The FBI said there is no connection between Monday's Boston Marathon bombing and two ricin-tainted letters mailed from Memphis to President Barack Obama U.S. Sen. Roger Wicker (R-MS).
The president's tainted letter was received Tuesday at a mail screening facility near the White House and Sen. Wicker's tainted letter was intercepted at the Congressional Mail Sorting Office in Prince Georges County in Maryland.
Both letters were tested positively for ricin and were postmarked in Memphis April 8 with no return address.
FBI agents in Memphis are involved in this investigation, but multiple agencies are working this case. The Memphis mail center is part of a federal investigation.
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White House Press Secretary Jay Carney confirmed a letter was addressed to the president.
"There was a letter sent to addressed to the president, at an off-site mail facility, that was noticed to contain a suspicious substance and tests were undertaken," Carney said.
Officials say the two letters have the same signature that reads, "I am KC and I approve this message."
An FBI bulletin obtained by the Associated Press said the text of the letters read, "to see a wrong and not expose it, is to become a silent partner to its continuance."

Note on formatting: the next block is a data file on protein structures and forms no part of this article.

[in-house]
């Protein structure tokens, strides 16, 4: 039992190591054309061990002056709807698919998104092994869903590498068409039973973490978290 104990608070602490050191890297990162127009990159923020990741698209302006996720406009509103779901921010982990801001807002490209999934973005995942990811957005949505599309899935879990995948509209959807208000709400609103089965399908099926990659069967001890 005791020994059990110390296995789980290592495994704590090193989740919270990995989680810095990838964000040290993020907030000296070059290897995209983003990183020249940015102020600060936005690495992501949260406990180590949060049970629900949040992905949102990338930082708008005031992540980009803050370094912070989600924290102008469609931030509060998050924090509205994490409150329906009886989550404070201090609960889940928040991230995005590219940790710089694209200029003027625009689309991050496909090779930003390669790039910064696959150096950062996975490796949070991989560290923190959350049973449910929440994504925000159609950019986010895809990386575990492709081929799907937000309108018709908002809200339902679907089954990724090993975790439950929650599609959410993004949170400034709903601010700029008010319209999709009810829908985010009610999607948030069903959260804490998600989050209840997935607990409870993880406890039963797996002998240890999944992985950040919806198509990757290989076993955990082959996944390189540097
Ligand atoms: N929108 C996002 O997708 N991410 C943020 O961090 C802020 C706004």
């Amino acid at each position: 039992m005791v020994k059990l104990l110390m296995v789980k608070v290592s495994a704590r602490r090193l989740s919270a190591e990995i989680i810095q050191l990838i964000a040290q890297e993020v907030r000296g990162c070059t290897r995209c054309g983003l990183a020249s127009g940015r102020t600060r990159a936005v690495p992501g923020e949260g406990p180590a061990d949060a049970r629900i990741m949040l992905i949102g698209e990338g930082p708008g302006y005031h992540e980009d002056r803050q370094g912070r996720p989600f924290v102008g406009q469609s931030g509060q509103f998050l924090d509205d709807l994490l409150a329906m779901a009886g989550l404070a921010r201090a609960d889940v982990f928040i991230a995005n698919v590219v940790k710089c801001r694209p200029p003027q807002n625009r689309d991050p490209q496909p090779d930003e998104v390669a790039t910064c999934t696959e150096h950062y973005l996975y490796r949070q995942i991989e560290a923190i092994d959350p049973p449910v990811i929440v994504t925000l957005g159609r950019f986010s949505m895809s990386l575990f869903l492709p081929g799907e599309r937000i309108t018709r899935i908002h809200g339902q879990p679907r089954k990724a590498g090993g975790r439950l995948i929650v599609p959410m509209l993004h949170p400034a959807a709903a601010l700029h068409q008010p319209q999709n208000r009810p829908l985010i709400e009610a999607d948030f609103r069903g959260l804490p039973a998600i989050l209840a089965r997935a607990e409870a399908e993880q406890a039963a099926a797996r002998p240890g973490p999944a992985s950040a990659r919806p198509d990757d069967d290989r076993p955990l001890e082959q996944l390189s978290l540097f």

The first letter was intercepted at a Congressional mail sorting facility in Maryland Tuesday and it was bound for Sen. Wicker's Capitol Hill office.
"This matter is part of an ongoing investigation by the United States Capitol Police and FBI," Sen. Wicker said in a statement Tuesday evening. "I want to thank our law enforcement officials for their hard work and diligence in keeping those of us who work in the Capitol complex safe. Gayle and I appreciate everyone's thoughts and prayers."
Reports of the poison letters put Capitol Hill on edge. Two Congressional office buildings were partially evacuated Wednesday as Capitol Police investigated reports of suspicious activity. An all clear was given later.
In the Mid-South it looked like a regular day at the post office, but Mid-South Homeland Security officials are prepared to deal with ricin and they warn it is a deadly poison.
An FBI official told FOX13 News they have two priorities. They are testing the letters to find out if this really is ricin, as sometimes the initial field tests are wrong. They are also looking for the person who sent the two tainted letters intended for the president and Sen. Wicker.